Windsor track star Melissa Bishop has been sidelined this running season — she’s due to deliver her first baby next week.

It’s not something the 800-metre champion expected. At 29, she’s at the peak of her career, having won gold at the 2015 Pan Am Games and competed in two Olympics.

The plan was to have a baby with her husband Osi Nriagu after she retired — not mid-career. The two met while competing at the University of Windsor and married last fall. 

But she’s embraced being forced off the track.

“Pregnancy is a whole other game,” she said Monday. “The athlete in me just wants to go out the door and just push through the hurt … but I’ve learned that it’s not best to do that.”

Her due date is June 30.

‘I was so naive’

Bishop has continued to train through her pregnancy, working out on the elliptical, the bike and in the pool instead of the track. She’s posted regular updates on social media, chronicling what working out is like with a baby bump. 

“It’s been a learning curve for sure,” she said. “I thought I could get through pregnancy training every day and running every day and be doing something up until my water broke but I was so naive to what pregnancy does to a woman’s body.”

She said she loves her “womanly figure” but is looking forward to getting her racing shape and body back — something she was working on her entire competitive life.

“I think having all the experience of listening to my body in the past decade or so from being an athlete I’ve been able to safely get through this and still maintain some fitness.”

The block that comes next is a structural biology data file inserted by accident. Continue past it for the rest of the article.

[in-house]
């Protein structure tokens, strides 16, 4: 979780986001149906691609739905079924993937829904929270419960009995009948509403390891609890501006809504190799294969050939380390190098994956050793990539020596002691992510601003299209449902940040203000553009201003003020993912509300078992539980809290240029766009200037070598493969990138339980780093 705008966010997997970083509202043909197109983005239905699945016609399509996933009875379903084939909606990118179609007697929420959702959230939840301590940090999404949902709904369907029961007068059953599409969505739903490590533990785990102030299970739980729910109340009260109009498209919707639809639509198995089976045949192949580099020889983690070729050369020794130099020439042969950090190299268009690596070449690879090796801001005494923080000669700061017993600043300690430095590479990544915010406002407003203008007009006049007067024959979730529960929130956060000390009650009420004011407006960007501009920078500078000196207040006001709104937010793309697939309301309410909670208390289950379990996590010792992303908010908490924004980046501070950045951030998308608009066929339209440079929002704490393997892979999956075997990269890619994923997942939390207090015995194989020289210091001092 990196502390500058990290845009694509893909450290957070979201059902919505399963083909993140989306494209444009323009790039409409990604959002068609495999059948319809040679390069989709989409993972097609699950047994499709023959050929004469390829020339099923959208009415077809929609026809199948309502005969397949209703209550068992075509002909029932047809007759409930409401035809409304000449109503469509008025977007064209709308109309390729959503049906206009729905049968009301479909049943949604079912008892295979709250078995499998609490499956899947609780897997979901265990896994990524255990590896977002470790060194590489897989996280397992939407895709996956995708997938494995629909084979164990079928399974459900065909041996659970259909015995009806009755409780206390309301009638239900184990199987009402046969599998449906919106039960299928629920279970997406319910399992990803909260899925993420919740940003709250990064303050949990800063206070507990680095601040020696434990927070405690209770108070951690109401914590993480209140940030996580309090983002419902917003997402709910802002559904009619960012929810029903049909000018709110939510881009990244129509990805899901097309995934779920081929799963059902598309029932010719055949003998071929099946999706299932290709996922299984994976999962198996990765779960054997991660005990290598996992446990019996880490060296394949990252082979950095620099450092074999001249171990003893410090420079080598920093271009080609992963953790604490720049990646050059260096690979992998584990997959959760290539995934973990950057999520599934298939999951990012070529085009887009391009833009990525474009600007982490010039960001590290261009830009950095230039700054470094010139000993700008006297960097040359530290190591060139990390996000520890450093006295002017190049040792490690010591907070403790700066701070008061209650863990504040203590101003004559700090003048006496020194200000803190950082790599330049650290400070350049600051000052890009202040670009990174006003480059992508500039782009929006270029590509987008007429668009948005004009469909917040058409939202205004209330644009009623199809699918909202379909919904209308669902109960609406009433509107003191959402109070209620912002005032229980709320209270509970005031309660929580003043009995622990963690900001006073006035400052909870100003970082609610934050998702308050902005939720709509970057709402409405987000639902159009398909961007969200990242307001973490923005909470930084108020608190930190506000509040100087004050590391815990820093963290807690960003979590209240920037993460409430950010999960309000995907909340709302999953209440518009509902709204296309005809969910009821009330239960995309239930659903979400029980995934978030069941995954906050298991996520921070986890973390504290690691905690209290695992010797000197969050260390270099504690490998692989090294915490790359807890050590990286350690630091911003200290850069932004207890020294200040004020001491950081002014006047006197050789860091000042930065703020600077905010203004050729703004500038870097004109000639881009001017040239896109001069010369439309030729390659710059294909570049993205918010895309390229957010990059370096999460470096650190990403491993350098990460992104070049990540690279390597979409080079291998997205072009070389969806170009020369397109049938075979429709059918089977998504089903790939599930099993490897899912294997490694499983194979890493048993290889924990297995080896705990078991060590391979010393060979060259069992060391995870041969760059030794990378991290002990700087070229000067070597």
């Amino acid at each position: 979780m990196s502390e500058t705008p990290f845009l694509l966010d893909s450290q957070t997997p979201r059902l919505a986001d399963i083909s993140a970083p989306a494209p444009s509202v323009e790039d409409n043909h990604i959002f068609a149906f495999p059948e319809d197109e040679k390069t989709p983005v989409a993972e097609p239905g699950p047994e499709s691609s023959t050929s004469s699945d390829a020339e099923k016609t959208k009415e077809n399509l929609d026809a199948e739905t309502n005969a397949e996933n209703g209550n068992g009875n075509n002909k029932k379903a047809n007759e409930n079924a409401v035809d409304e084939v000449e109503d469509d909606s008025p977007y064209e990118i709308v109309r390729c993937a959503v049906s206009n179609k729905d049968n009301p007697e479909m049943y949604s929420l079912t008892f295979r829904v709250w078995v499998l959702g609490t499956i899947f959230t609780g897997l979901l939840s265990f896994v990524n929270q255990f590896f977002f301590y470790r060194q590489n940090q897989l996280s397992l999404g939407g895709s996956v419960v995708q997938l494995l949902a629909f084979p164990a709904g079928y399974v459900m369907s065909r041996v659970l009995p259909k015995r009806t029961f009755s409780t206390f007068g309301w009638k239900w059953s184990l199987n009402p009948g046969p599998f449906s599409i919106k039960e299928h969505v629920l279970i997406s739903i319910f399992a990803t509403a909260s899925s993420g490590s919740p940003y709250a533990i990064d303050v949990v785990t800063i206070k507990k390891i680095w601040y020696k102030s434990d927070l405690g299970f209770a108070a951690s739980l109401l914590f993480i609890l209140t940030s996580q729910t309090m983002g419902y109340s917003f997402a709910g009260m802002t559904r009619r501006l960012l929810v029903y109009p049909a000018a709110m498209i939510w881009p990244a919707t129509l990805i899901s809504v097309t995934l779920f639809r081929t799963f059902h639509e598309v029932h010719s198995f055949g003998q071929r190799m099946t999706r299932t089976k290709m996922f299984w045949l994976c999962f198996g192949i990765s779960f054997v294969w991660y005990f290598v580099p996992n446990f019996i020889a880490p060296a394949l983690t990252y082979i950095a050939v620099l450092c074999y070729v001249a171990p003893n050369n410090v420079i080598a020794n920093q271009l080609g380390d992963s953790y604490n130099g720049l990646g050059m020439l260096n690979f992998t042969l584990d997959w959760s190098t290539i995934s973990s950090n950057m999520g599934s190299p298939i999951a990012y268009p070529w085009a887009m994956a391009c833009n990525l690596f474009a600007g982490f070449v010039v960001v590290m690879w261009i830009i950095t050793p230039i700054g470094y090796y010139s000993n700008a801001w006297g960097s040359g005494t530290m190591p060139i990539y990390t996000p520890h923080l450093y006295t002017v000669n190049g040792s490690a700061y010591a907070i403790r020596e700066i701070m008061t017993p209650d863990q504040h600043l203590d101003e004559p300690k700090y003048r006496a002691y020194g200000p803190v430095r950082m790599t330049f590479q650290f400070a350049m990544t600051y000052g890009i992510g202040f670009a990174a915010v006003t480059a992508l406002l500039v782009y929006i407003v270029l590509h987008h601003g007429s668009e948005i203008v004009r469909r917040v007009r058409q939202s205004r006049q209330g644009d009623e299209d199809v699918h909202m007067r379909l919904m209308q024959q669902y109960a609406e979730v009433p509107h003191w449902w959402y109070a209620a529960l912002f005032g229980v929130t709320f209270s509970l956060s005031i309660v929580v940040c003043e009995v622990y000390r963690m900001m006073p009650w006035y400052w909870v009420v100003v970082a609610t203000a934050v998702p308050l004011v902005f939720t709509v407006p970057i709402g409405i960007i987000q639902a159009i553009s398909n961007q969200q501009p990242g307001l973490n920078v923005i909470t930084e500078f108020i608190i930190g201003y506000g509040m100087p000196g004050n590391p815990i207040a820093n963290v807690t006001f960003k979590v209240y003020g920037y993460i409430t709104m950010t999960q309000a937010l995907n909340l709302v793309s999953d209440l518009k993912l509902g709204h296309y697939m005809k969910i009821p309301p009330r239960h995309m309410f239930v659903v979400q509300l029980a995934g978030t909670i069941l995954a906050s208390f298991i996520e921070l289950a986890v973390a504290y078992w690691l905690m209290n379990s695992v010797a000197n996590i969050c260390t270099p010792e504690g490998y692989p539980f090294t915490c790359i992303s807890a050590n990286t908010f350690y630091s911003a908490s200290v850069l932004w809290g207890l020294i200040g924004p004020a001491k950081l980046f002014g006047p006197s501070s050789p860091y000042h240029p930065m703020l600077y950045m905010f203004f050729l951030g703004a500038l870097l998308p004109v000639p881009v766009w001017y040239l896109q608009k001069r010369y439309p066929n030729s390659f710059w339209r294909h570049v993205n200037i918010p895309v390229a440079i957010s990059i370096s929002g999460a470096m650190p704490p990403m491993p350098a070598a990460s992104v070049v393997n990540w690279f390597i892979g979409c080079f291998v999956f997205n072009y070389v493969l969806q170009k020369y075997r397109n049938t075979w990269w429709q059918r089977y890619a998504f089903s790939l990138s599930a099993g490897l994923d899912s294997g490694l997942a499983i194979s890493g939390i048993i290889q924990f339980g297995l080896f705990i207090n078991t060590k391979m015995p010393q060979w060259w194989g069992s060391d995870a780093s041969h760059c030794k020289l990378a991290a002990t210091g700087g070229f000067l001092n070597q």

Bishop credits a bunch of other pro athletes who have hit pause to have a baby and then come back competitive, like hockey centre Hayley Wickenheiser and tennis star Serena Williams.

Hear more about how Bishop has handled her pregnancy:

It’s going to be an interesting summer for Windsor track star Melissa Bishop. She won’t be racing because she is 38 weeks into a pregnancy. So what can a very pregnant woman do to maintain the body of a world-class athlete? We ask her. 10:14

Plans to be back on track soon

While unplanned, the pregnancy suits this year’s competition schedule. 2018 is considered a down year for running, with no world championships or Olympic Games.

Bishop’s goal is to return to peak performance post-pregnancy, with plans to compete in 2019 World Championships in Qatar and then return to the Olympics in Tokyo in 2020.

She just missed the podium during the 2016 games in Rio, where she placed fourth.

Bishop finished fourth in the women’s 800 metres at the Rio Olympics in 2016. (Brendan Moran/Sportsfile via Getty Images)

Her baby’s not here yet but she’s already plotting out when she’ll be back running. She is working with her doctors and physiotherapist to see when it is safe but expects to be back on the track six to eight weeks after giving birth.

“We’ll just take it week by week and see how things go.”



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